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Theory to Practice: Performance Preparation Models in Contemporary High-Level Sport Guided by an Ecological Dynamics Framework

Authors
  • Woods, Carl T.1, 2
  • McKeown, Ian2
  • O’Sullivan, Mark3, 4
  • Robertson, Sam1
  • Davids, Keith3
  • 1 Victoria University, Melbourne, Victoria, Australia , Melbourne (Australia)
  • 2 Port Adelaide Football Club, Adelaide, South Australia, Australia , Adelaide (Australia)
  • 3 Sheffield Hallam University, Sheffield, UK , Sheffield (United Kingdom)
  • 4 AIK Football, Stockholm, Sweden , Stockholm (Sweden)
Type
Published Article
Journal
Sports Medicine - Open
Publisher
Springer International Publishing
Publication Date
Aug 14, 2020
Volume
6
Issue
1
Identifiers
DOI: 10.1186/s40798-020-00268-5
Source
Springer Nature
Keywords
License
Green

Abstract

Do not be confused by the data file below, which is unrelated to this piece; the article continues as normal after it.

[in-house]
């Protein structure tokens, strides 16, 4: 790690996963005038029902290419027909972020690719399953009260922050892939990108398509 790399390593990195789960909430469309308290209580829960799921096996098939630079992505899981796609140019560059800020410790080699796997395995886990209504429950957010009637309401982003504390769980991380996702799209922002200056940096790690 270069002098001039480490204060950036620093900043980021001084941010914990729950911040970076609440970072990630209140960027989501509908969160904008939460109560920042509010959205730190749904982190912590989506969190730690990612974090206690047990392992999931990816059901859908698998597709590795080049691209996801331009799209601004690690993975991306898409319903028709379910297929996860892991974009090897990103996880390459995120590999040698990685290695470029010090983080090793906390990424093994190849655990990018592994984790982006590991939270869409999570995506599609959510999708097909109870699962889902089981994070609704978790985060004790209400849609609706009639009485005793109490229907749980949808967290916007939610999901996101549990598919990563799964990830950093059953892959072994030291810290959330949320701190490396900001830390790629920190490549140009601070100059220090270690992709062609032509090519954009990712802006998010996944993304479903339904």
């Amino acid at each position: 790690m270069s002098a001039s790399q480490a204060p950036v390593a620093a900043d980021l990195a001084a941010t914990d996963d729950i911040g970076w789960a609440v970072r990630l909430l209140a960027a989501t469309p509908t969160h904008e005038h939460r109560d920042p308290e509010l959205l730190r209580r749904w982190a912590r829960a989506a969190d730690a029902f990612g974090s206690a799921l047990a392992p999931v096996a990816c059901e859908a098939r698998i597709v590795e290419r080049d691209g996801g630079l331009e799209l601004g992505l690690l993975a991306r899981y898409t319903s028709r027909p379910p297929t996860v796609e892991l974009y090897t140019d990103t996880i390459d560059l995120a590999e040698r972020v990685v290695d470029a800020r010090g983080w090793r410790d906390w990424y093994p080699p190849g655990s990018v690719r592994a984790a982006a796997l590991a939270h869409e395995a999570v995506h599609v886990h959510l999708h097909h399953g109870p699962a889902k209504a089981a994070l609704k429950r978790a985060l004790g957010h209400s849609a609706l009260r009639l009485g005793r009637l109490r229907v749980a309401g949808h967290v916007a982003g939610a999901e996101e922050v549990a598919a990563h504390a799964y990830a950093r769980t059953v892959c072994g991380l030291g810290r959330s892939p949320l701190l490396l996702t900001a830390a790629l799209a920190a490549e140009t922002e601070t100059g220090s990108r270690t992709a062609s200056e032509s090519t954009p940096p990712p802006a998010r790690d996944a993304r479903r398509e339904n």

A fundamental challenge for practitioners in high-level sporting environments concerns how to support athletes in adapting behaviours to solve emergent problems during competitive performance. Guided by an ecological dynamics framework, the design and integration of competitive performance preparation models that place athlete-environment interactions at the heart of the learning process may address this challenge. This ecological conceptualisation of performance preparation signifies a shift in a coach’s role; evolving from a consistent solution provider to a learning environment designer who fosters local athlete-environment interactions. However, despite the past decades of research within the ecological dynamics framework developing an evidence-based, theoretical conceptualisation of skill acquisition, expertise and talent development, an ongoing challenge resides within its practical integration into sporting environments. This article provides two case examples in which high-level sports organisations have utilised an ecological dynamics framework for performance preparation in Australian football and Association Football. A unique perspective is offered on experiences of professional sport organisations attempting to challenge traditional ideologies for athlete performance preparation by progressing the theoretical application of ecological dynamics. These case examples intend to promote the sharing of methodological ideas to improve athlete development, affording opportunities for practitioners and applied scientists to accept, reject or adapt the approaches presented here to suit their specific ecosystems.

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